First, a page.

• Mock-up screens (or Prototypes) – this will let the team know how the screens have to be developed. What are the field layouts?
  • Test-cases – this is sometimes not explicitly mentioned but a very important responsibility. Since the BA knows about the functionality of the application, it is essential that he reviews the test-cases also.

Of late, the role of BA in a project is evolving. They are expected to carry the functionality and know technical aspects. Hence, the role of a BA becomes as critical, if not more, as that of an Architect.

SOA has given a new meaning to the BA role. Since SOA revolves around using and re-using Business Services, it makes sense for Business Analysts to have proper understanding of the technical jargon as well as the functional domain. This way, the services can be designed to provide maximum reusability across any organization.

Does it mean that BA’s have to be specific for a domain? Should they concentrate on one domain for the rest of the career? The answer is YES. This approach will ensure that they will have a focused path ahead of them. They can master their domain and get more insight of their focus of work.

Thus, Business Analysts have a critical role to play in the development projects – the level of their understanding of the requirements from the Customer will determine the completeness of the final application.

P.S. – The International Institute of Business Analysis provides a certification program for business analysts (Certified Business Analyst Professional or CBAP), as well as providing a body of knowledge for the field (Business Analysis Body of Knowledge or BABOK).

Software engineers have to be taken care

February 23, 2009

Motivation is the set of reasons that determines one to engage in a particular behavior, as per Wikipedia. Without motivation, humans do not get the impetus to achieve anything in life, let alone career. In a software career, they have to be motivated enough to give their best on development projects – I am not here trying to give the idea that they need to be pampered. All I am saying is that the Project Managers need to understand that each team member is different from the other and hence, they need to be motivated differently.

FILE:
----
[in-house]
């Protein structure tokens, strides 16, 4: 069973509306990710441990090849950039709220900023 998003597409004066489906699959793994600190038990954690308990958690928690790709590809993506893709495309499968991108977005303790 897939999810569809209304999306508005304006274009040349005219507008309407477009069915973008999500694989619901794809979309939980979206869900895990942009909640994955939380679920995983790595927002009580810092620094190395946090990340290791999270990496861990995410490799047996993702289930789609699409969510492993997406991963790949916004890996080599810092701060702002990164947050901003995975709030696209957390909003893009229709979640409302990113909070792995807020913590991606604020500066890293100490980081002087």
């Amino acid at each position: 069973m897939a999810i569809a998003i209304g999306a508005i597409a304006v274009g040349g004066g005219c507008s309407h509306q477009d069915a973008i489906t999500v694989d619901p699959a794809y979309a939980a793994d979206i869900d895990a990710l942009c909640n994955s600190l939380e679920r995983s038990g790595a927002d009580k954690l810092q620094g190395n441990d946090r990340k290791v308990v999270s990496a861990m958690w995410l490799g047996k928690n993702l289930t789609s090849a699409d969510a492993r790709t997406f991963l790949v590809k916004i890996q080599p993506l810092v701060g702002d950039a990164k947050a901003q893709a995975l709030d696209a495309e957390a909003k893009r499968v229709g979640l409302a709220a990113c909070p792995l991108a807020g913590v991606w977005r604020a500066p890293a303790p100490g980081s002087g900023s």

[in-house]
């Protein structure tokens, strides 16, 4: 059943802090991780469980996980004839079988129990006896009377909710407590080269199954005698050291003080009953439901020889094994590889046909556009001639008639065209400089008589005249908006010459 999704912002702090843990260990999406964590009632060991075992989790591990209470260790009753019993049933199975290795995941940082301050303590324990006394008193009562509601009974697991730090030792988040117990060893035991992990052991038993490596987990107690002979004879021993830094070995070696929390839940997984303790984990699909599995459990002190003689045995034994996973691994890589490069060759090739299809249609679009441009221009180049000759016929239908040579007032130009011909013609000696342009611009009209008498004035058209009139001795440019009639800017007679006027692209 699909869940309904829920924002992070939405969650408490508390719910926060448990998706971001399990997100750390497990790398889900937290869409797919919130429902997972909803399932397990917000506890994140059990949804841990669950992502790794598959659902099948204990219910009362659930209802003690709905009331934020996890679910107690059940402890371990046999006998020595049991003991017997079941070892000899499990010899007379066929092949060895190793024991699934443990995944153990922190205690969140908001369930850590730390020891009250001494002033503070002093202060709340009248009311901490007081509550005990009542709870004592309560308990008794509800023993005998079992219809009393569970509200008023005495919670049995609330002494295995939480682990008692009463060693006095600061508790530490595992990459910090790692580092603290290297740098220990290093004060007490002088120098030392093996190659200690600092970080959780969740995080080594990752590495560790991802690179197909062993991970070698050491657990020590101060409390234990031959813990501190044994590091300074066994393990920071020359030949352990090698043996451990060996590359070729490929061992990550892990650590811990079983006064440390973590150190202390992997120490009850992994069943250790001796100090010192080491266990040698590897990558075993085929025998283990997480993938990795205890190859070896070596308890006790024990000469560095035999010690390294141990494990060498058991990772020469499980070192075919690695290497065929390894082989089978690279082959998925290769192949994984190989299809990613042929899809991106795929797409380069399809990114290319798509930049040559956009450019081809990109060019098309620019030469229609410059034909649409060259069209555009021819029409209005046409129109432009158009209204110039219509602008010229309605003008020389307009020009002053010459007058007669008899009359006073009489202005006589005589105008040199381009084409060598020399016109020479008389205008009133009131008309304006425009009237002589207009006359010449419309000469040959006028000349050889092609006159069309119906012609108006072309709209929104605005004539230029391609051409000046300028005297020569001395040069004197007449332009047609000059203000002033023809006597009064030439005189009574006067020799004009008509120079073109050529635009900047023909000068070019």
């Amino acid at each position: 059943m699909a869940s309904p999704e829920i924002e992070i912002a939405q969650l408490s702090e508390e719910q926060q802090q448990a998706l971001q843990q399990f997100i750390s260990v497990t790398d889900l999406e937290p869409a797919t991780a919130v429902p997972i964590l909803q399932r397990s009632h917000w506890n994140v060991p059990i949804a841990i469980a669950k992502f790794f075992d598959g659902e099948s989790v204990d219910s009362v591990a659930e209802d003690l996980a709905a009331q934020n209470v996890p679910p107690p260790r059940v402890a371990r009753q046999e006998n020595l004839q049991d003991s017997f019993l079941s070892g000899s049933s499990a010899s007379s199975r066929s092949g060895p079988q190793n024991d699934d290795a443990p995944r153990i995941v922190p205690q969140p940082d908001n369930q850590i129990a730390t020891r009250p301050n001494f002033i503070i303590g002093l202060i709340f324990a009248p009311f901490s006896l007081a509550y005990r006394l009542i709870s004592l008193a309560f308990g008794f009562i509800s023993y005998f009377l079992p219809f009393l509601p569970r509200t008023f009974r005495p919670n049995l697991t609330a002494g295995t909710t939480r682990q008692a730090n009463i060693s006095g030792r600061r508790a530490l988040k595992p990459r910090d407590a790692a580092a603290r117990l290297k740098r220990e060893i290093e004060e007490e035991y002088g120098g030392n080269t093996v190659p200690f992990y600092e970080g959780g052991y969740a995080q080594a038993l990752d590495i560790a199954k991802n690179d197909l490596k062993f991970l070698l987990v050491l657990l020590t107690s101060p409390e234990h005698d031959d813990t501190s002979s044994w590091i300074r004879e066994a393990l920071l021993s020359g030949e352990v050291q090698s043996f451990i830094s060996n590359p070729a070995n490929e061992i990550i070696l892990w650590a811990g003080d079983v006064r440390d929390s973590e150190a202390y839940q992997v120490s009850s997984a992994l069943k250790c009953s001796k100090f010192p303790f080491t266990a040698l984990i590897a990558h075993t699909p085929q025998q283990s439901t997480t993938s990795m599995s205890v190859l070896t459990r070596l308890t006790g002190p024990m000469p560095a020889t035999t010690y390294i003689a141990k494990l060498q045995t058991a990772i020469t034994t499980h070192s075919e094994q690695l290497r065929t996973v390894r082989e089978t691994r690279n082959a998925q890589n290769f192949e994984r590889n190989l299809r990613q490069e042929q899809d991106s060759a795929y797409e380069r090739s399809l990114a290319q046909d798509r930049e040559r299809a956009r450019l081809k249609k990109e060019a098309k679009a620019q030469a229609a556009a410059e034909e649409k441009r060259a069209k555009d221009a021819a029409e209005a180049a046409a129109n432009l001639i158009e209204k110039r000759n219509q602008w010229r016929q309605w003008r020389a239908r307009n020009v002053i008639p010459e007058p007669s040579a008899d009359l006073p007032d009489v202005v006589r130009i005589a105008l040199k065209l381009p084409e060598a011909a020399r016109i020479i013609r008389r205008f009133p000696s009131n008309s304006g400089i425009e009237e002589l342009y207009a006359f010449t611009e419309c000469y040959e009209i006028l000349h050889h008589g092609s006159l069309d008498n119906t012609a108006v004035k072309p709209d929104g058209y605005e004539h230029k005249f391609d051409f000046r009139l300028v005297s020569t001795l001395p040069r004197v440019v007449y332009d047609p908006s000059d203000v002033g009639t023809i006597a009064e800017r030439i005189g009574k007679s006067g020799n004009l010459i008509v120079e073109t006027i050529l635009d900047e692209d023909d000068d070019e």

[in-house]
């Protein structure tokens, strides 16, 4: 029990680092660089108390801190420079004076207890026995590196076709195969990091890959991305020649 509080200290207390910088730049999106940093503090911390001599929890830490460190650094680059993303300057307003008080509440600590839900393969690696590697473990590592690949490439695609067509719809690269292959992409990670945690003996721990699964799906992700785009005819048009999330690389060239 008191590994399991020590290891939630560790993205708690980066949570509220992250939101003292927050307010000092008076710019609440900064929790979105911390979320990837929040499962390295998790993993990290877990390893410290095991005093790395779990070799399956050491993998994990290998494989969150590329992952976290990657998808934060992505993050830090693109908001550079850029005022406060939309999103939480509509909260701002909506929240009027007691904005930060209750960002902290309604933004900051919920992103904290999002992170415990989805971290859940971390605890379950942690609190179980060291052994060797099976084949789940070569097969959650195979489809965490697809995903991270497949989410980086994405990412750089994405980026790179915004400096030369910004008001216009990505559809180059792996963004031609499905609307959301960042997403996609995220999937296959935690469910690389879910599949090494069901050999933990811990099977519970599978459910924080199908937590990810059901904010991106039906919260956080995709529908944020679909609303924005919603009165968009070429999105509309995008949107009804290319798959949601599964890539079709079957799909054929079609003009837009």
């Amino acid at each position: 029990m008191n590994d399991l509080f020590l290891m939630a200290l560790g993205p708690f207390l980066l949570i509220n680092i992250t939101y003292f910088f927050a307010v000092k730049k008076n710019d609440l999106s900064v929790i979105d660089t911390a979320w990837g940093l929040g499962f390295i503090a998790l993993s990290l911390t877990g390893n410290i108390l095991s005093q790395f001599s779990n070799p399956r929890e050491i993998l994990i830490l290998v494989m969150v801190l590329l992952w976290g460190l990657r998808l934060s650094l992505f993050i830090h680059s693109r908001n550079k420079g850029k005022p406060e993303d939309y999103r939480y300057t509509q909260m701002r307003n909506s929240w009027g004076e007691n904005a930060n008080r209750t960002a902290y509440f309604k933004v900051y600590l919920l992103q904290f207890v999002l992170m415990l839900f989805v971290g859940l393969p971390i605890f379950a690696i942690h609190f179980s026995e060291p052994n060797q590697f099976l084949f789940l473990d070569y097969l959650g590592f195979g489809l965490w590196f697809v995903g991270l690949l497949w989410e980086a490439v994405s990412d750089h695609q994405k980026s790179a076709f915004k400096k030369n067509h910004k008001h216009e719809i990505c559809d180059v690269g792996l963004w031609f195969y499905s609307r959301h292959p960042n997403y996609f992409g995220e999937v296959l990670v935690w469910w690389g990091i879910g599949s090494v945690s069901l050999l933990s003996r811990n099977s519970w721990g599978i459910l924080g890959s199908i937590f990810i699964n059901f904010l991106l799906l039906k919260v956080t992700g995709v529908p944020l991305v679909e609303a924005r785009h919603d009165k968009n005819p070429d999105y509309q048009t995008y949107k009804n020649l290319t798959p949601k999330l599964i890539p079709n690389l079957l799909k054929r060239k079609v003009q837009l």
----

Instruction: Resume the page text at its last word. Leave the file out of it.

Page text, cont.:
Abraham Maslow had an interesting theory – Hierarchy of Needs (proposed in 1943!!!) which is very adequate – proof that the basic characteristics of humans have remained more or less similar in the last 70 years.

Maslow's Hierarchy of Needs

Hierarchy of Needs

It would be a good idea for the Project Manager to find out where his team members (the ones that report to him) stand in the Hierarchy. Based on the position, the Manager would be able to find out the strings he needs to pull, to get the best out of his team. If a developer is feeling insecure about his/her job, the Manager can have a one-on-one discussion, make the developer feel comfortable in the team. The PM can meet the developer on a regular basis, giving him the assurance so that the doubts can be erased. Similarly, the architect might have a feeling that he/she is not respected in the team. By bringing out the good deeds done in an open team meeting, the PM can give the confidence of the architect a big boost. This can be then replicated by his reportees (probably Team Leads) on their teams and so on.